Galveston’s Own Farmers Market offers a fresh selection of seasonal produce, but one of the longest lines forms every week for a product that is always in season.
Since September, baker Philip Gerding has been supplying patrons with homemade bread and cinnamon rolls fresh from the kitchen of his Craftsman-style home on the island’s East End.
“I’ve been baking bread for at least 25 years, and giving it away to friends and neighbors,” Gerding said.
“People kept telling me I should sell it, but that wasn’t feasible until the Texas Cottage Food Law was expanded.”
The Texas Cottage Food Law was passed in 2011, enabling home bakers to sell their cakes, cookies and other baked goods from their homes.
“It wasn’t until 2013 that the law was revised to allow home bakers to sell at a handful of other venues, including farmers markets.
“Once the new law was passed, I got in touch with the farmers market, and was ready to start selling there as soon as the law took effect in September,” Gerding said. “The first week, I didn’t know what to expect. We sold out by about 9:30 (in the morning).”
Now Gerding, who calls his business Galveston Bread, brings 70 to 80 loaves of bread each Sunday, along with cinnamon rolls that are still warm from the oven.
His Sunday selections include sourdough bread, both plain and with Italian spices, cinnamon rolls, whole wheat loaves and rye.
“The sourdough is the most popular,” Gerding said. “I use a sourdough starter from King Arthur Flour that’s 250 years old.”
He also uses organic flour in all his breads.
“When I read bread labels, it scares me when there’s too many ingredients. Mine is just flour, salt, water, yeast and sugar.”
Gerding and his wife, Helen, are nurses who spent years traveling for their careers. When he retired, Galveston beckoned to the Denton native and his wife, who is from South Philadelphia.
One of their first priorities in setting up their island home was to outfit the kitchen for serious cooking.
“I bought a used restaurant stove long before there was any thought of baking as a business,” Gerding said. “To me, it’s just been my home oven for a long time.”
For even baking, Gerding recommends a baking stone in the oven.
“Mine are just split pavers from (The) Home Depot,” he said. “We’ve used them for years, even when we were on the road in an RV.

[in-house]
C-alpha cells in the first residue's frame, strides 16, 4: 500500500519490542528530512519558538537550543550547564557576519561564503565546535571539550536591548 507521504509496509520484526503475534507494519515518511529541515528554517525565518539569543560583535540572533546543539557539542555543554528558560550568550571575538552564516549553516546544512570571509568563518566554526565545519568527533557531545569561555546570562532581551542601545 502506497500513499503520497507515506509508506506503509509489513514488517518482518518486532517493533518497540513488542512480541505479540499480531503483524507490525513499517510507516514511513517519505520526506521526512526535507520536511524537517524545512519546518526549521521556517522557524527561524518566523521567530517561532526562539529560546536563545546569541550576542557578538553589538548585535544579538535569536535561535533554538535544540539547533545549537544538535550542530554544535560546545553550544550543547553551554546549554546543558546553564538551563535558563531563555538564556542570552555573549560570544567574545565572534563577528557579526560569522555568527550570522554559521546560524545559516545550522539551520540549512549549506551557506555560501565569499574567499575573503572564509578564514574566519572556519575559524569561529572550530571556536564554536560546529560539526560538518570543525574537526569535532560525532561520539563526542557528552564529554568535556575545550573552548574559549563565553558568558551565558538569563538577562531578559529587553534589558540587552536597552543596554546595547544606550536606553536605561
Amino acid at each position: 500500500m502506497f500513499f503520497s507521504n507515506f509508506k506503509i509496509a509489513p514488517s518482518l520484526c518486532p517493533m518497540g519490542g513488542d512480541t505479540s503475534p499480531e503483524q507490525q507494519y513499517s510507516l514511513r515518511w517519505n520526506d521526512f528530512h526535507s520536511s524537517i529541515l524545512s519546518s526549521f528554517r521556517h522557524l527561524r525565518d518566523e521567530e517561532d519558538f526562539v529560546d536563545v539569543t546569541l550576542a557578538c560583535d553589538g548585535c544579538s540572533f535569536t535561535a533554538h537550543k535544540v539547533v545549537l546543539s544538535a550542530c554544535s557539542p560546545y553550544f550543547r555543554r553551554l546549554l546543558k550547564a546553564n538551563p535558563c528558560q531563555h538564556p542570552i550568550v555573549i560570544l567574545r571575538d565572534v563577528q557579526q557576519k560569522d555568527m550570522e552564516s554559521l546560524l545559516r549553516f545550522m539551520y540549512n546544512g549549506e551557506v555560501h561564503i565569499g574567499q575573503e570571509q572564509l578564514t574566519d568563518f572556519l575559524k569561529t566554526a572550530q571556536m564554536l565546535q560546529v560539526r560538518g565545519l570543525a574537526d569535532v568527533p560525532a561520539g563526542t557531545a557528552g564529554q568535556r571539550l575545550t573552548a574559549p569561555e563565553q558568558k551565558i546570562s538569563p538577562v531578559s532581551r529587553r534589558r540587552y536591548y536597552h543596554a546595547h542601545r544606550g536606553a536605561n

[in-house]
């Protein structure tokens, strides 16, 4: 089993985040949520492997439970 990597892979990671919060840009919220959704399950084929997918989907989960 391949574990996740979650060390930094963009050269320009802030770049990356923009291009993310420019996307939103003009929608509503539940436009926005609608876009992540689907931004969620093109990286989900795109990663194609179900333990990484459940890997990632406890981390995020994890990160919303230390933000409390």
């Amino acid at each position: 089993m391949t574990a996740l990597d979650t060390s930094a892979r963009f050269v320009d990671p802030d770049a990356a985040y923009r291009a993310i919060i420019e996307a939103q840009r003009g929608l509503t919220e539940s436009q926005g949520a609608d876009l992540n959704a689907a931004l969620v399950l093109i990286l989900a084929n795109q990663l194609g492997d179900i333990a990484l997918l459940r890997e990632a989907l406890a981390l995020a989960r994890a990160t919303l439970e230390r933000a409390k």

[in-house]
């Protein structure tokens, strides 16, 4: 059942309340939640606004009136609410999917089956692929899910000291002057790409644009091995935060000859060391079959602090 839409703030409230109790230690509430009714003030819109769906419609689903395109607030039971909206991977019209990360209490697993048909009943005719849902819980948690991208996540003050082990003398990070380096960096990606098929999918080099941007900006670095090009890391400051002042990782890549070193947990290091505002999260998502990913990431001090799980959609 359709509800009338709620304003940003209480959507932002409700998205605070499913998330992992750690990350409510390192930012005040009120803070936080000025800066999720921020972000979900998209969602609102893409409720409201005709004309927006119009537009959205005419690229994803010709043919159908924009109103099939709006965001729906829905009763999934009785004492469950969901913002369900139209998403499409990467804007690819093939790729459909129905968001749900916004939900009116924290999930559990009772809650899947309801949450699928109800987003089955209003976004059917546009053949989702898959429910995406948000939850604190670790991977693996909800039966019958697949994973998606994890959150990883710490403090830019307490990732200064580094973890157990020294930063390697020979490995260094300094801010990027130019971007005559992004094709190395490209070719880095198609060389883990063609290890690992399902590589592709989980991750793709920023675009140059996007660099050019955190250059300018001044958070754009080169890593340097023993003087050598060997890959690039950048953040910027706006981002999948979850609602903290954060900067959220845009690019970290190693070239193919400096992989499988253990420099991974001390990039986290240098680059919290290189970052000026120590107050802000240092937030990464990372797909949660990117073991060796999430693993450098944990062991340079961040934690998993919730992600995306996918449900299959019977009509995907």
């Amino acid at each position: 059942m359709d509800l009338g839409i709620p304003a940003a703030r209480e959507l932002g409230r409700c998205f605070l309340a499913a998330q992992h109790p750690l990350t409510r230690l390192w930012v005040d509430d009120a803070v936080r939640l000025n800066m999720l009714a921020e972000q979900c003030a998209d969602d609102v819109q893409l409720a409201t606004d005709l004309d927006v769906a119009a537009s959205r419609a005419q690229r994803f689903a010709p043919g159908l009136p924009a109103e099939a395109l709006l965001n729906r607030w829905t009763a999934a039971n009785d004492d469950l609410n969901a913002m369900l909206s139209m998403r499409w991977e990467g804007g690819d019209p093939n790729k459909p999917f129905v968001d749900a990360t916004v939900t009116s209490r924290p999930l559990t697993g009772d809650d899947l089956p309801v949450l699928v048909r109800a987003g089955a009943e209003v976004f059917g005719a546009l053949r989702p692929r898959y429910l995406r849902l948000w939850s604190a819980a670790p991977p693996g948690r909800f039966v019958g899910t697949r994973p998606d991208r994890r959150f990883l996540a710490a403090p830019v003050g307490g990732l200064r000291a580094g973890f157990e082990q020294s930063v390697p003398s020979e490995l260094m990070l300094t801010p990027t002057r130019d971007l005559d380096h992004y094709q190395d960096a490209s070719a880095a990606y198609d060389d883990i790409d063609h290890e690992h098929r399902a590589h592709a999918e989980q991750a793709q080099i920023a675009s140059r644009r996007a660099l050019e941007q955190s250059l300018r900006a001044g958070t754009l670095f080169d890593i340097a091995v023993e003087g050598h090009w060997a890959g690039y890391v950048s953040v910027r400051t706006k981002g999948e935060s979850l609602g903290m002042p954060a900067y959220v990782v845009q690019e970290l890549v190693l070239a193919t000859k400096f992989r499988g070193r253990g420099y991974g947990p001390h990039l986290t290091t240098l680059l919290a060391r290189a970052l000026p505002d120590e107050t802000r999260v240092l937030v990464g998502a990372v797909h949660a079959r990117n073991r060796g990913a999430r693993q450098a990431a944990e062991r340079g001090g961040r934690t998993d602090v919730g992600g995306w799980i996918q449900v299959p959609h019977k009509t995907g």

“With most ovens, there’s a 20-degree span in temperature, and every time you open the oven door, it drops even more. The stones hold the heat and keep the temperature consistent.”
Consistency is the key to homemade bread, Gerding said.
“If you’re going to be serious about bread, you have to be willing to do it again and again to get a consistently good loaf,” he said.
“It takes years to develop the muscle feel so you know you’ve got it right, and you’ve got to be willing to throw out everything you just made if it isn’t right.”
Gerding occasionally tests out a new recipe at the farmers market, and sometimes has cookies for sale as well.
“His chocolate chip cookies are legendary,” Helen Gerding said.
New products might be added to the lineup, if customers have their say.
“Galveston has such a wide variety of backgrounds, and customers are always suggesting all kinds of things they miss,” he said.
Greeting customers and fellow vendors at the market has become one of the high points of Gerding’s week.
“After staying up late Saturday baking bread, and getting up early Sunday to bake the rolls, I can be a little grumpy on Sunday morning,” he said.
“But when I get to the market, it’s just the neatest people in the world, both the vendors and the customers.”
At a glance
WHAT: Galveston’s Own Farmers Market
WHEN: 9 a.m. to 1 p.m. Sundays
WHERE: 2508 Postoffice St., in Galveston
Green Olive Tapenade
MAKES: 3⁄4 cup
1 cup green olives, pitted
5 anchovy fillets
3 tablespoons capers, drained
1 small garlic clove
2 teaspoons freshly squeezed lemon juice
Place the olives, anchovies, capers, garlic and lemon juice in the bowl of a food processor. Pulse until a coarse paste forms.
Store in an airtight container, refrigerated for up to 1 week.
(SOURCE: Recipe from “The Tenth Anniversary Cookbook,” by Martha Stewart)
L’Auberge Chez Francois Herbed Cottage Cheese Spread
MAKES: 2 2⁄3 cups
1 pound small-curd, cream-style cottage cheese, for best results, do not use low-fat
2⁄3 cup sour cream
1⁄2 teaspoon salt
1⁄4 teaspoon pepper, freshly ground
1 teaspoon garlic, finely minced
1 tablespoon shallots, finely minced
1 tablespoon green onions OR chives, finely minced
1 tablespoon parsley plus more for garnish, finely minced
Combine the cottage cheese and sour cream in a medium bowl and blend well.
Add the remaining ingredients. Mix thoroughly and adjust seasonings. Cover and chill well before serving.
Serve with crusty bread or crackers and garnish with fresh parsley if desired.
(SOURCE: Recipe from “The Chez Francois Cookbook,” by Jacques Haeringer)
Breakfast Egg Spread
MAKES: 1 3⁄4 cups
6 Hard-boiled eggs, peeled
1⁄4 cup light mayonnaise OR unflavored Greek yogurt
2 tablespoons green onion, minced
1⁄4 teaspoon salt
1⁄4 teaspoon pepper
2 tablespoons fully-cooked bacon, chopped
Whole grain baguette slices OR bagels, toasted
Place the eggs, mayonnaise or yogurt, green onion, salt and pepper in food processor. Pulse until finely chopped. Spoon into a serving bowl. Top with bacon.
Serve on bread slices, plain or toasted.
(SOURCE: Recipe courtesy of the American Egg Board)